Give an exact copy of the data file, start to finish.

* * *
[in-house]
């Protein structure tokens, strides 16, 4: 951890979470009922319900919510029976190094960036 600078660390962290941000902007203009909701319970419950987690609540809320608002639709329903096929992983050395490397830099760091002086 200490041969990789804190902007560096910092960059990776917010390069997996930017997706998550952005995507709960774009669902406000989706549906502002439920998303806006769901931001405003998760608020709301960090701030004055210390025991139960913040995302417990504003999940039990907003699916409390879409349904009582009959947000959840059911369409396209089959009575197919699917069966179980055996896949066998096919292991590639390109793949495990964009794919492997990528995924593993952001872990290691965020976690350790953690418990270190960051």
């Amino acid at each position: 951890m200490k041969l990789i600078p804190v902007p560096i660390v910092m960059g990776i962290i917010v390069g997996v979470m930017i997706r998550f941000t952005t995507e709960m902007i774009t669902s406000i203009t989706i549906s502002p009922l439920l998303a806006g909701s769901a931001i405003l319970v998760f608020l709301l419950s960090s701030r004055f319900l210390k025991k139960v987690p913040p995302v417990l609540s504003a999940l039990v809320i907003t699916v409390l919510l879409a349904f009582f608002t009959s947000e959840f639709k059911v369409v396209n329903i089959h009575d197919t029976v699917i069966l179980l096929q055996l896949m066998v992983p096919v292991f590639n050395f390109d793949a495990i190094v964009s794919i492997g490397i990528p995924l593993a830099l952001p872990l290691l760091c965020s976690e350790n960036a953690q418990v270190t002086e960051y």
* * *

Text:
[in-house]
């Protein structure tokens, strides 16, 4: 951890979470009922319900919510029976190094960036 600078660390962290941000902007203009909701319970419950987690609540809320608002639709329903096929992983050395490397830099760091002086 200490041969990789804190902007560096910092960059990776917010390069997996930017997706998550952005995507709960774009669902406000989706549906502002439920998303806006769901931001405003998760608020709301960090701030004055210390025991139960913040995302417990504003999940039990907003699916409390879409349904009582009959947000959840059911369409396209089959009575197919699917069966179980055996896949066998096919292991590639390109793949495990964009794919492997990528995924593993952001872990290691965020976690350790953690418990270190960051």
């Amino acid at each position: 951890m200490k041969l990789i600078p804190v902007p560096i660390v910092m960059g990776i962290i917010v390069g997996v979470m930017i997706r998550f941000t952005t995507e709960m902007i774009t669902s406000i203009t989706i549906s502002p009922l439920l998303a806006g909701s769901a931001i405003l319970v998760f608020l709301l419950s960090s701030r004055f319900l210390k025991k139960v987690p913040p995302v417990l609540s504003a999940l039990v809320i907003t699916v409390l919510l879409a349904f009582f608002t009959s947000e959840f639709k059911v369409v396209n329903i089959h009575d197919t029976v699917i069966l179980l096929q055996l896949m066998v992983p096919v292991f590639n050395f390109d793949a495990i190094v964009s794919i492997g490397i990528p995924l593993a830099l952001p872990l290691l760091c965020s976690e350790n960036a953690q418990v270190t002086e960051y």